Amazon EMR Best Practices

Best Practices for Using Amazon EMR

Amazon has made working with Hadoop a lot easier. You can launch an EMR cluster in minutes for big data processing, machine learning, and real-time stream processing with the Apache Hadoop ecosystem. You can use the Management Console or the command line to start several nodes with ease.

The EMR pricing has now changed from pay-per-hour to pay-per-second, which results in lower costs and you no longer have to worry about the hourly boundary.

EMR makes a whole bunch of the latest versions of open source software available to you. Currently, there are 19 open source projects and new releases are made every 4 to 6 weeks, so the latest versions of the open source projects are available. This is very useful, especially for rapidly evolving open source projects such as Apache Spark where each release contains critical bug fixes and features. However, you are not forced to upgrade; a new release is made available if you choose to use it. With EMR, you can spin up a bunch of instances and you could process massive volumes of data residing on S3 at a reasonable cost.

A variety of cluster management options are supported, including YARN. You can run the following:

  • HBase
  • Presto (low latency, distributed SQL engine)
  • Spark
  • Tez
  • ganglia
  • Zeppellin
  • Notebooks
  • SQL editors

AWS Connectors

Additionally, connectors to different AWS services are also available; for example, you can use Spark to load Redshift (using the Redshift connector, which Redshift commands under the hood to get a good throughput). You can access DynamoDB for analytics applications, Sqoop to access relational data, and so on.

AWS Glue

One particularly interesting connector is AWS Glue. AWS Glue comprises three main components:

AWS Glue

  • ETL service: This lets you drag things around to create serverless ETL pipelines.
  • AWS Glue Data Catalog: This is a fully managed Hive metastore-compliant service. Earlier, the systems ran an external Hive metastore database in RDS or Aurora. This was great. If you shut down your cluster, all your metadata was persisted so you didn’t have to recreate your tables with extra durability and availability (in case something happened to your metastore with MySQL on the master node). With Glue, all that is fully managed. You have an intelligent metastore—you don’t have to write DDL to create a table; you can just make Glue crawl your data, infer what the schema is, and create those tables for you. You can also make it add partitions, which can be painful otherwise—if you are constantly updating your Hive tables, you need a process to load that partition in—Glue catalog can do it for you. It also supports a variety of complex data types.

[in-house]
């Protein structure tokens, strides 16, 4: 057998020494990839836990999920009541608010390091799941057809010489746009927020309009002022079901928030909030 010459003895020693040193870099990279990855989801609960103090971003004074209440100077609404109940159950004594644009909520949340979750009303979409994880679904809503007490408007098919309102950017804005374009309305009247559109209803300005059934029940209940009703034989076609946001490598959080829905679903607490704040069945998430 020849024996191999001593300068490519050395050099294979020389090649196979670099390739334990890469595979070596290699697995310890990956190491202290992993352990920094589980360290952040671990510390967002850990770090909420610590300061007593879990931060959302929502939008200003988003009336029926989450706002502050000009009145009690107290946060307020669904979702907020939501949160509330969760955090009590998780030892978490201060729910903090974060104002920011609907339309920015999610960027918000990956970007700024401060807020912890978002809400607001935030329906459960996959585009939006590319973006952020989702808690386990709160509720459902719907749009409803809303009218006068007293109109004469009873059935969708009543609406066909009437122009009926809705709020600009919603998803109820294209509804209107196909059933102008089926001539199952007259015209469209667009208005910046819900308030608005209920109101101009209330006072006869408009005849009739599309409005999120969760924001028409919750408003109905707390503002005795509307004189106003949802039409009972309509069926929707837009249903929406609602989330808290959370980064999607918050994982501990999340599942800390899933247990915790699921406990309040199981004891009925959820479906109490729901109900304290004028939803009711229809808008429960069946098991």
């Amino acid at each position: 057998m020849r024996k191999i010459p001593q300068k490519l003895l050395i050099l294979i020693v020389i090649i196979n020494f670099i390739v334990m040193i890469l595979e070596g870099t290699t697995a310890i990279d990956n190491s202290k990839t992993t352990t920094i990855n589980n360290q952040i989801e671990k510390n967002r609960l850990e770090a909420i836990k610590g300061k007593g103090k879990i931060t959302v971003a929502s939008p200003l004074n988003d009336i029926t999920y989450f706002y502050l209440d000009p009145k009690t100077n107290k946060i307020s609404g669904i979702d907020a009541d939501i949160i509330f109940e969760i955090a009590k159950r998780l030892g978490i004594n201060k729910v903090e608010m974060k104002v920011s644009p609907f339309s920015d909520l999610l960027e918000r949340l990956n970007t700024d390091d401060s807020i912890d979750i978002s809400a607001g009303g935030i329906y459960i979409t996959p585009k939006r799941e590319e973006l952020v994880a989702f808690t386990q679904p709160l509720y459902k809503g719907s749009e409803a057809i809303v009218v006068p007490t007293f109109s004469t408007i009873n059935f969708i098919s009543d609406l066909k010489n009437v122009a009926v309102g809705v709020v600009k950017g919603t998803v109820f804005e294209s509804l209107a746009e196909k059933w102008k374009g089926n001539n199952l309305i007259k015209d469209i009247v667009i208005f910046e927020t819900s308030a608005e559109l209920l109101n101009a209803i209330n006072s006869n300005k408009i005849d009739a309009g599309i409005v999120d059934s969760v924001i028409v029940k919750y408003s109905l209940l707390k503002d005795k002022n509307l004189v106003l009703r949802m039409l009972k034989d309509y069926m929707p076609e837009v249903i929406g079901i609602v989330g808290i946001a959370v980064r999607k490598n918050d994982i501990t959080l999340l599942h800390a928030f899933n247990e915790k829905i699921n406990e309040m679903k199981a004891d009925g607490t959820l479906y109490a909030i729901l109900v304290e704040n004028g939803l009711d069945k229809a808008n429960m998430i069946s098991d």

• Crawlers: The crawlers let you crawl the data to infer the schema.

AWS Glue is a managed service, so you spend less time monitoring. As a fully managed service, it is also responsible for replacing unhealthy nodes and autoscaling. Enabling security options in AWS Glue is pretty easy. It supports full customization and control, and you don’t have to waste time creating and configuring the cluster. In most cases, the default settings are good enough, but even if you wanted to change them or install custom components, you have root access over all the boxes, so you can make any changes you need.

Common EMR use cases